"If you can't open it, you don't own it."

    usb ports are 5v, what is the voltage of the low powered port?

    based on my research about li-ion batteries, they will be fully charged when it reached 4.2 v,(for standard mobile phone batteries , the 3.7 type)

    you must first know the voltage of the charger that you will use,

    Th low powered ports are still 5 volt, but only 100mA.
    the "high power" usb ports are 500mA @5 volt
    and of course, wall charger usb adapters can often exceed 1A.

    Cellphone batteries are at full voltage, at 4.2, yes. But not "full" right at that voltage.
    After hitting 4.2 volt, you're about half way charged. capacity continues to increase, under the constant voltage/ constant current charging profile.

    The advantage of wiring into the ipod circuit is... it already has Li-ion charge circuitry. The only difference, really, is it will take longer to recharge, due to the higher capacity. The built-in circuitry should still charge the batter no problem.
    Well, to be more specifc, I believe it's Lithium-polymer batteries fo both, bt since the charge circuitry is the same...

    Hope you enjoy your long,long LONG battery life i-pod shuffle for a good long time.
    With the cell battery, and having a charged replacement battery... I expect you should get close to 60 hours of continuous play? Would make for a great Christmas back-ground music device. Load it with your favorite songs, hit shuffle, plug into the stereo, and change the battery in a day or two :-)

    Do you charge the battery while it's in the unit? If so you need to be careful - you need an inline balancing chip for Lithium Ion/Polymer batteries - they switch from full charge to trickle charge when the battery is fully charged, otherwise the battery can overheat and catch fire.

    I would maybe amend the text of the instructible, because it came up in a search for "ipod shuffle", and it's not a real shuffle. Also, tiny point, but your adapter goes from USB A male to mini USB male - those are what the standard ports are called. "Mp3 port" is a bit confusing.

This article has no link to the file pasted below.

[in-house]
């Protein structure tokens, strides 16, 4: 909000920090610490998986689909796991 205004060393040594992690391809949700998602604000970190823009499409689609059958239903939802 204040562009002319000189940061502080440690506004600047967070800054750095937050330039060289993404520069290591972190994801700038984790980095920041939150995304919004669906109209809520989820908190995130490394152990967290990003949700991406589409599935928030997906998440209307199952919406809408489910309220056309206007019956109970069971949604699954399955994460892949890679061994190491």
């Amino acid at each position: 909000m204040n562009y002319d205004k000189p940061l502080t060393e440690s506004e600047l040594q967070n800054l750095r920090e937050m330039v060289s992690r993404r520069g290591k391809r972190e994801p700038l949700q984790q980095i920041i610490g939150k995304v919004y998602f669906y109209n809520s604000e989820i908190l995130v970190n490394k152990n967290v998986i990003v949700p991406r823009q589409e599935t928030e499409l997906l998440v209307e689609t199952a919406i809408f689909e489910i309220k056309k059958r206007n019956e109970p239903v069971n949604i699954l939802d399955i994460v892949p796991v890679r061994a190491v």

Otherwise, great mod. :) A perfect example of function over form - yes the original player may have been small, but you've got better features from modding it. Well done! :)

    well on my prototype, i dont recommend to charge the battery when inside the unit. i was using a mobile phone battery charger for my batteries so while i am using the mp3 at home i was charging the used battery at the same time without destroying my prototype...

    thanks for the comment by the way, i hope no one will steal my idea!!!!

    for you it doesnt matter on how it may function,

    for me, what i want is when the batteries are dead and i still want to play music i can replace the battery with my extra battery that is fully charged, and also because i want it to be a direct usb type because i dont want to connect and disconnect a adapter if i am plugging it in a pc, so thats what came up to my mind,

    Just checking, but this isn't an actual Apple Ipod is it? Or are we missing steps for how you swapped out the usual Ipod connector for a more typical Mini USB Series A or B plug? Or is it just a knockoff one, I've seen those in the mall and they do use a Mini USB by default. (Though I wish Apple had stuck with a more typical plug too)

    1 reply